On July 18, 2022, the American Civil Liberties Union (ACLU) released thousands of pages of documents revealing that the Department of Homeland Security (DHS) has been buying location data from third parties, thus sidestepping the traditional warrant process. Agencies such as Customs and Border Protection (CBP) and Immigration and Customs Enforcement (ICE) have been able to track movements of millions of cellphones in the U.S. by purchasing location data without any judicial oversight. Obtaining data about domestic communications directly from providers typically requires a warrant that must be approved by a judge. Yet buying data from intermediary organizations does not have the same constraints, so law enforcement agencies were able to access and purchase third party data.
The Wall Street Journal reported in 2020 that commercial location data was being purchased by U.S. government agencies. The ACLU then filed a Freedom of Information Act (FOIA) lawsuit focusing on how this sensitive location data was being used to locate and arrest immigrants, and how immigration authorities were evading Fourth Amendment protections for mobile location data by not obtaining warrants and instead paying for access. The ACLU obtained records from the DHS through the lawsuit, with documents highlighting conversations between federal agencies and surveillance companies.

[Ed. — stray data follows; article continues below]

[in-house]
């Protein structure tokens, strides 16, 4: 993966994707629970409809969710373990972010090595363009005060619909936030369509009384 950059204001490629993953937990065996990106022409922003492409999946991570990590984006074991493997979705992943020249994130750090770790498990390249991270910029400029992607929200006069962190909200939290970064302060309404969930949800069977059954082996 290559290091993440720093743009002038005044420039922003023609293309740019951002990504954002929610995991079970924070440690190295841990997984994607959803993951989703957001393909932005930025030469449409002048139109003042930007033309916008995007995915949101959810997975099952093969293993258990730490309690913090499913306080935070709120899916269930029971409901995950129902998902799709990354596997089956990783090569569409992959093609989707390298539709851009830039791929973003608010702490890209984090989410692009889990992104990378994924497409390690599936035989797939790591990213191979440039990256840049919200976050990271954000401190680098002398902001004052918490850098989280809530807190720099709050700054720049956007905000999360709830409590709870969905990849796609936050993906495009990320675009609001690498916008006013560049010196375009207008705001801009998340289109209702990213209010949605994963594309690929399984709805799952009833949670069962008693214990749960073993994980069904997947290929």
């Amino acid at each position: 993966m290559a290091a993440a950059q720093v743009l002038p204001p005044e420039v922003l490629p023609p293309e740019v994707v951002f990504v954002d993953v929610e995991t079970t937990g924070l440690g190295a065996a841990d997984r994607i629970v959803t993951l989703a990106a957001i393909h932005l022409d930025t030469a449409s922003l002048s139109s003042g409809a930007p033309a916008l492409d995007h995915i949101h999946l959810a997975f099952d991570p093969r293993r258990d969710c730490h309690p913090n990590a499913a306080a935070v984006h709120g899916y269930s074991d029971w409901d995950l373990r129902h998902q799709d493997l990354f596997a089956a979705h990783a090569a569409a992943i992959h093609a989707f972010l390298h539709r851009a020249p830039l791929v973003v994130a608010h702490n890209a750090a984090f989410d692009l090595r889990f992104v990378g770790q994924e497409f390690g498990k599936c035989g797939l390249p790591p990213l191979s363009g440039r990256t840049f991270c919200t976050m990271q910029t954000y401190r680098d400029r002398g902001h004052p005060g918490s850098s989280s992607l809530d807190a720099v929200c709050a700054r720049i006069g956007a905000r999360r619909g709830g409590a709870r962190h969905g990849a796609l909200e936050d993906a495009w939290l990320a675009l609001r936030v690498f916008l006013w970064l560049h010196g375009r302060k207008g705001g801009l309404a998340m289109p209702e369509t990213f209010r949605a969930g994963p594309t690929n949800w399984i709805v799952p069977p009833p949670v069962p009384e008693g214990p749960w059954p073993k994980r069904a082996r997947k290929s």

Babel Street and Venntel have made millions of taxpayer dollars selling access to cell phone location information to the DHS. Venntel collects more than 15 billion location points from over 250 million cell phones and mobile devices every day. This allows government investigators to identify and track individuals, mapping out private details of their lives. Venntel had advertised to the CBP that “all users opt-in to location data collection,” however, users who allow apps on their phones to access location information are most often not intending for their entire location history to be tracked by the government.
The sale of mass data to federal agencies is a breach of Carpenter v. United States, according to the ACLU; government officials must obtain a warrant before accessing sensitive cell phone location data. The ACLU advocates for Congress to pass the Fourth Amendment Is Not For Sale Act, submitted in April of 2021 to stop data brokers from selling personal information to intelligence agencies and law enforcement.